US House speaker’s gruelling path to being elected reveals a divided Republican party
In order to win, Republican Kevin McCarthy had to make multiple concessions to ultra-conservative members of his party, including allowing any single lawmaker to call a snap vote to oust him.
WASHINGTON: Republican Kevin McCarthy might have been elected as the new speaker of the United States House of Representatives after a gruelling 15 rounds of voting, but the deep divisions within his party’s ranks are clear.
Mr McCarthy’s victory is unlikely to bring an end to the dysfunction on Capitol Hill.
In order to win, he had to make multiple concessions to around 20 ultra-conservative members of his party, including allowing any single lawmaker to call a snap vote to oust him.
WHAT’S NEXT AFTER THE TOUGH SPEAKER FIGHT?
If the GOP’s internal divisions persist and continue to cause chaos, they may hamper the party’s prospects in next year’s presidential race, said observers.
“They have weakened him dramatically. He has a lot less power on controlling legislation, controlling how things passed, controlling what is in legislation,” said Washington Post Live anchor Leigh Ann Caldwell, who focuses on US politics, Congress and the White House.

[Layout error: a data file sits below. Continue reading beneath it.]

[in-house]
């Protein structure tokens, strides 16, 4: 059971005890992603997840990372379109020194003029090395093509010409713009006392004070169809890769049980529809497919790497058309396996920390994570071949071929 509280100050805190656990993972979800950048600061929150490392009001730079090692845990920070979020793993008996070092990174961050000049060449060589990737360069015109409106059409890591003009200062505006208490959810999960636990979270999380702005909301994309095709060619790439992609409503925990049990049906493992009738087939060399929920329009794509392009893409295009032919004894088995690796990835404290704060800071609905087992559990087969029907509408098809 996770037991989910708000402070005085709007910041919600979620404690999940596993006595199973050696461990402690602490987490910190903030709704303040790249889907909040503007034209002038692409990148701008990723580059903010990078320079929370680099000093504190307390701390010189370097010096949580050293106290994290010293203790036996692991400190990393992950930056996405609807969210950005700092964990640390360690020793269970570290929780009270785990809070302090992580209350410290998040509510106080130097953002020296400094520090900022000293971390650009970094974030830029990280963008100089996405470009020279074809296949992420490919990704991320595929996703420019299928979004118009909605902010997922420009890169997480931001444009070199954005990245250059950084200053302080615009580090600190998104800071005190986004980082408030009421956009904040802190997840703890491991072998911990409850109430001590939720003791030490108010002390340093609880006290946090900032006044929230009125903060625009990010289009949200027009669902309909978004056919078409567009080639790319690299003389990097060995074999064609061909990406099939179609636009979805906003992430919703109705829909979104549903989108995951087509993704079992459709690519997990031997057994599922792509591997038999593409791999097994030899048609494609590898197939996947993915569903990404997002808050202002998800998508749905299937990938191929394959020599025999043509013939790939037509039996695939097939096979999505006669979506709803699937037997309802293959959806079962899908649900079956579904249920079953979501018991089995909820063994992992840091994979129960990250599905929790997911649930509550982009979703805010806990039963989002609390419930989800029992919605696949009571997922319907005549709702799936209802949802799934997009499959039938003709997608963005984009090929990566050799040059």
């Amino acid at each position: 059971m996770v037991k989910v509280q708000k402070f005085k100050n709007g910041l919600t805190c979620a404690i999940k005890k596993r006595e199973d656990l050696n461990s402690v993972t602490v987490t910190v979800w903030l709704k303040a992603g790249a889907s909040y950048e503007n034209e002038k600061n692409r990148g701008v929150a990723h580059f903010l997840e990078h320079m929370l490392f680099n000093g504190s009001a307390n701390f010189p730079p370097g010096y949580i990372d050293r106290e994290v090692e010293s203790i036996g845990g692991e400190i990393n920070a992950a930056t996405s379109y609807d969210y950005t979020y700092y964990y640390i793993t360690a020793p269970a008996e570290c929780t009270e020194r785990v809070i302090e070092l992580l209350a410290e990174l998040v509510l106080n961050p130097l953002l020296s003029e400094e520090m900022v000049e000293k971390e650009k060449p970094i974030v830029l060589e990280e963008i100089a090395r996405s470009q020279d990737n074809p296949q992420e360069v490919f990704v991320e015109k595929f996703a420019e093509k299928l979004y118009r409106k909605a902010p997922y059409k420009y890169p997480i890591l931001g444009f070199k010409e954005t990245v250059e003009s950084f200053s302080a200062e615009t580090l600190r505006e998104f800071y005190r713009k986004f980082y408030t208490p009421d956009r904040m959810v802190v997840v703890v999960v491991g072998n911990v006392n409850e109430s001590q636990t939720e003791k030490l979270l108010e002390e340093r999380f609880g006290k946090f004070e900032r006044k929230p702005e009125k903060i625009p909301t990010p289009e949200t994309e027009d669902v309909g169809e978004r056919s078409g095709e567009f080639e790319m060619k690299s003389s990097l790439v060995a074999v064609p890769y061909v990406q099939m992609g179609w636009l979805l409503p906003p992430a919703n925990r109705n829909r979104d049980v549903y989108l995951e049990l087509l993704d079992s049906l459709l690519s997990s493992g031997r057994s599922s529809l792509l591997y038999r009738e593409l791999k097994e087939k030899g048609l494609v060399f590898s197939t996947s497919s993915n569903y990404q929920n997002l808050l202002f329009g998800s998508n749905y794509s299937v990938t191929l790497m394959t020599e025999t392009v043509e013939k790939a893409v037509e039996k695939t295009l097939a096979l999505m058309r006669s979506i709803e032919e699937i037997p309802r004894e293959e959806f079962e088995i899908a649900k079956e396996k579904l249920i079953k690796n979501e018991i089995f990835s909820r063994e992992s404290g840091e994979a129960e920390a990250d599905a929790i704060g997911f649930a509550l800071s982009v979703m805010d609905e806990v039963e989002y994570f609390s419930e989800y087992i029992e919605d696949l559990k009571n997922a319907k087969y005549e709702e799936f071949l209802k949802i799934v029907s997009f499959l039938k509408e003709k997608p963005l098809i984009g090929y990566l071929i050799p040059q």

“A lot of that is now out of his hands and if he doesn’t meet the demands, especially on government spending and restrictions on government spending made by these people on the far right of the political spectrum, then they have the ability to remove him as speaker.”
That could be dangerous not just for America, but for the world, said observers.
The demands Mr McCarthy agreed to mean that House Republicans may refuse to raise the amount of money the government can borrow, without extracting major policy concessions that Senate Democrats and President Joe Biden will be loath to agree to.
This means that the US could default on its loan payments, plunging the world into an unprecedented financial crisis.
GLOBAL RAMIFICATIONS OF A DIVIDED HOUSE
“It’s a horrible thought. But given the global ramifications and given the ramifications in markets, I think it’s unlikely,” said Dr Elaine Kamarck, senior fellow of the governance studies programme at the Brookings Institution.
“So my guess is, even if they did something like this, there would be such an immediate, such a dramatic reaction that they would have to get back together within a day and reverse themselves. Because nobody, no speaker of the House wants to be known, no Congress wants to be known for the Congress that wrecked the global economy. And that’s what it would do.”
There are other potential consequences for the rest of the world, including the ongoing war in Ukraine.
“So there’s going to be a lot of effort by those on the far right to either reduce spending to Ukraine or what they say is have more accountability of the money that is going to Ukraine,” said Ms Caldwell.
“It’s not going to be a blank cheque is what these Republicans say.”
However, there could be some chance for agreement on China’s rising economic influence.
Earlier this month, Mr McCarthy said: “As for the Chinese Communist Party, we will create a bipartisan select committee on China to investigate how to bring back the hundreds of thousands of jobs that went to China, and then we will win this economic competition.”